Pulp Therapy

    The pulp of a tooth is the inner, central core of the tooth. The pulp contains nerves, blood vessels, connective tissue and reparative cells. The purpose of pulp therapy in pediatric dentistry is to save a decayed or infected tooth that might otherwise need to be extracted. Dental caries (cavities) and traumatic injury are the main indications for pulp therapy. Pulp therapy is often referred to as a nerve treatment, a “baby” root canal, or pulpotomy.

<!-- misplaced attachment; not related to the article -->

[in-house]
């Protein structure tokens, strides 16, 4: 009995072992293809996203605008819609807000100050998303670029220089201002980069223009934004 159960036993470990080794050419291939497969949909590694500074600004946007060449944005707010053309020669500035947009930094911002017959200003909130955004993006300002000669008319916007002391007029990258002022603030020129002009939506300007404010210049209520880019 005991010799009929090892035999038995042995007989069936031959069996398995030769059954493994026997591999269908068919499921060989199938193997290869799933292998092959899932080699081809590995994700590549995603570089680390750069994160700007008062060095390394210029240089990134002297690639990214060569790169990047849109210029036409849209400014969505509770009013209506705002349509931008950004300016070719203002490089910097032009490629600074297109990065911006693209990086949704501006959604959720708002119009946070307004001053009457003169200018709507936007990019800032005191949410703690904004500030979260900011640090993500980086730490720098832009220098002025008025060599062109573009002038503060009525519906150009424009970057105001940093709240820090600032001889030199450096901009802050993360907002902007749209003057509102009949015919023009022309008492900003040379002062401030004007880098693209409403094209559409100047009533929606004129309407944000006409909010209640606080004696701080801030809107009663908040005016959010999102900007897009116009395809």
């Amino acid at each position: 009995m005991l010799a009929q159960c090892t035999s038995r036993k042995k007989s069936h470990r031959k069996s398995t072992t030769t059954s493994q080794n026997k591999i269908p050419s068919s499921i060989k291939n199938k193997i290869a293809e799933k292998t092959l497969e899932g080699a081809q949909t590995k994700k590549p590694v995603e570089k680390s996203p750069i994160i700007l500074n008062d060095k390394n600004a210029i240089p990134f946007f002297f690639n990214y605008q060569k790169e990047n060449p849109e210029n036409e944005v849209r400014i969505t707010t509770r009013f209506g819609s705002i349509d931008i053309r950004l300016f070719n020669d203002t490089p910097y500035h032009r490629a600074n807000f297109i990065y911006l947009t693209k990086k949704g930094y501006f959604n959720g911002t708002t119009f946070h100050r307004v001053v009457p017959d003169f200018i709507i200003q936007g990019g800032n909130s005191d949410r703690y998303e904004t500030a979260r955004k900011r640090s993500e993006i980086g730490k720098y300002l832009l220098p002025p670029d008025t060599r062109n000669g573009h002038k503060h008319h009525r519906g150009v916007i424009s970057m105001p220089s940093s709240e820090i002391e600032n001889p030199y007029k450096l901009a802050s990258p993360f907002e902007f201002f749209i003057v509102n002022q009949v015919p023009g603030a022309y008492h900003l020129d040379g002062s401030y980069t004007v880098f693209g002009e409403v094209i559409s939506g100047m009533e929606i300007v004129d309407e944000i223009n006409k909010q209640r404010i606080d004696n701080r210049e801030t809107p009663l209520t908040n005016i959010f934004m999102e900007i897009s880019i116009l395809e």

After pulp therapy, the baby tooth will still be functional, but weak and prone to fractures. To protect it from further injury, the tooth will require a full coverage stainless steel crown for maximum protection. The restored tooth, along with the stainless steel crown, will eventually be replaced by the permanent tooth.